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8 glasses (or two Stanley tumblers) a day: The conspicuous consumption behind TikTok trends

Every once in a while whilst scrolling TikTok, a video will appear on your ‘For You’ page that will make you wonder how it got there, and soon enough you find yourself falling down a rabbit hole of videos from a subsection of TikTok you never knew existed. Let me introduce you to ‘WaterTok’:

‘WaterTok’ is a section of TikTok consisting of Americans who would have their minds blown by Ribena.

Following this trend, these users are combining flavour powders and flavoured syrups with water to create a drink they’re calling… water. Ignoring the various syrups and additives, these ‘waters’ come in flavours such as ‘Pina Colada’, ‘Cotton Candy Watermelon’, or simply ‘Unicorn’.

Like most subsections of TikTok, conspicuous consumption exists at its heart, with those wanting to be part of ‘WaterTok’ needing to purchase a number of items to be a fully fledged member. These items include but aren’t limited to: at least four types of flavour powder sachet, three bottles of flavoured syrup, storage boxes for the sachets, a Lazy Susan, and a 40oz Stanley travel tumbler (retailing for $40 in the US or £55 in UK stores). I say ‘at least’ there because the most ardent followers of the trend pride themselves on their ‘Hydration Station’ set-up; consisting of drawers full of flavour powder sachets, bottles of various syrups and collections of Stanley tumblers in an array of colours.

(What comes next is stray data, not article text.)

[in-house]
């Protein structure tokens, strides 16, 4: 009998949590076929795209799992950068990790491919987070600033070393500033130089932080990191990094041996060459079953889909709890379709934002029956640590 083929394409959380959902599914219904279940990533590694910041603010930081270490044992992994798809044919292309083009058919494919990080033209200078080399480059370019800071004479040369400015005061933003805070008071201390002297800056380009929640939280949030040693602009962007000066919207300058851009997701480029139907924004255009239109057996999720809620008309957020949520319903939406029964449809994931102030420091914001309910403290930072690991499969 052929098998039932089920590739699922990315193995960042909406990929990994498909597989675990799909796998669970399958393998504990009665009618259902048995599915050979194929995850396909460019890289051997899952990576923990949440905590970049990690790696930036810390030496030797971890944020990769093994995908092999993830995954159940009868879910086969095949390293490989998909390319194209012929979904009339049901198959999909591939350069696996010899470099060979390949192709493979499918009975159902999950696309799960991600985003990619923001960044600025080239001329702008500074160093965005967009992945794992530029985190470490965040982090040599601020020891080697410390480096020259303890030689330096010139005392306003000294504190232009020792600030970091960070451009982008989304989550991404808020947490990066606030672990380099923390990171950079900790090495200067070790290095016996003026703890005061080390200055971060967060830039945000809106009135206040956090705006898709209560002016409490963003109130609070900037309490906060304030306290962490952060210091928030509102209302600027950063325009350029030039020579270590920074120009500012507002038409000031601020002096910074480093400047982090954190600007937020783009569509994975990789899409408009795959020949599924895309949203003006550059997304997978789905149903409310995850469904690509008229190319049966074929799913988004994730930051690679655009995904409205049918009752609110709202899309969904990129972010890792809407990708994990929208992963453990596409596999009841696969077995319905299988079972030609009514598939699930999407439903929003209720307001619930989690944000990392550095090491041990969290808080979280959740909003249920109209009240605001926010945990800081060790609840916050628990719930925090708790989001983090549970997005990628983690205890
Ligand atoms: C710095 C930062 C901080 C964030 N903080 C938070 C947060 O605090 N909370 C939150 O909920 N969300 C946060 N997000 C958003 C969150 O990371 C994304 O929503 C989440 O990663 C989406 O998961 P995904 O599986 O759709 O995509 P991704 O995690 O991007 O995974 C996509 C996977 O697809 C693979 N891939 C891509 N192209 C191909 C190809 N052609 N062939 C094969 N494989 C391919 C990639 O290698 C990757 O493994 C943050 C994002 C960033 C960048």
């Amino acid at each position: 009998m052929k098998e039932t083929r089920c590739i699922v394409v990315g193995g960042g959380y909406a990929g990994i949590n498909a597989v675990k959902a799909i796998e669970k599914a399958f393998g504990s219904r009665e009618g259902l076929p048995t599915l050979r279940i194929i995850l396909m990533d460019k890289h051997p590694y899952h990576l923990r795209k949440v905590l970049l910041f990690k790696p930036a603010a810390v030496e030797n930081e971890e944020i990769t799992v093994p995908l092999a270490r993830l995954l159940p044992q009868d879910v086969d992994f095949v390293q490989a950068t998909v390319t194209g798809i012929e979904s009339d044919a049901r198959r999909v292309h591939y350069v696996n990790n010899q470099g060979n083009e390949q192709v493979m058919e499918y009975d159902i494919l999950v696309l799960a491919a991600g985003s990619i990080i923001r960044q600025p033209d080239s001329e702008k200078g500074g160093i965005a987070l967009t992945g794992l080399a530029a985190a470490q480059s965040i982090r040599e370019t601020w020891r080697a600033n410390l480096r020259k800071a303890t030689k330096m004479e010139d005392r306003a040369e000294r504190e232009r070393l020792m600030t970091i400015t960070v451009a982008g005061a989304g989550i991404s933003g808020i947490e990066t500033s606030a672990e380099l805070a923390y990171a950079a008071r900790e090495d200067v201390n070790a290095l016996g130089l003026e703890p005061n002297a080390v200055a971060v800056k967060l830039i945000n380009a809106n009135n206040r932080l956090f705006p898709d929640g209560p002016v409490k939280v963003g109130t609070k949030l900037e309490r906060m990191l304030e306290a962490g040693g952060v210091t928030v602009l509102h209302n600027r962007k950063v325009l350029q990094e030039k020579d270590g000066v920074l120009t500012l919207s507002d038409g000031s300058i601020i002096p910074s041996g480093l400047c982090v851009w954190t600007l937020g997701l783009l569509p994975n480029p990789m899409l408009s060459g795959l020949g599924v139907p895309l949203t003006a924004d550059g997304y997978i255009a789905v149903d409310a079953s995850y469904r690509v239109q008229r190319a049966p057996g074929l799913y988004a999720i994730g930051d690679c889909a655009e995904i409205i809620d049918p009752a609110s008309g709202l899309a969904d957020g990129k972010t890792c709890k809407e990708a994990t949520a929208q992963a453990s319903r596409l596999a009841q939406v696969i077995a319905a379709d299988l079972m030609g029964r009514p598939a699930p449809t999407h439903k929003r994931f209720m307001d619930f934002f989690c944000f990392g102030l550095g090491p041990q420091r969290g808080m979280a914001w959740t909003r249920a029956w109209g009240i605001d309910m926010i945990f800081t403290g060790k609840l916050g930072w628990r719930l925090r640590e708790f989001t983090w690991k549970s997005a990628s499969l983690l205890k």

Followers of the trend say that using these flavour powders and syrups helps them increase their daily water intake, which may be true, but the level of consumption these trends involve must be noted. Focusing on the Stanley tumbler alone, which became popular in its own right in early 2022, those influenced by the trend have been compelled to buy the reusable tumbler in various colours in order to build their collection. The brand continues to restock and release new colours, and resale prices can be 2.5x the retail cost. Made of 90% recycled stainless steel, the main attraction of these cups is supposed to be helping customers be more sustainable through reducing the amount of single use plastic they use, however the proliferation of these cups as a sign of status within ‘WaterTok’ only helps push the idea that being sustainable is an expensive endeavour.

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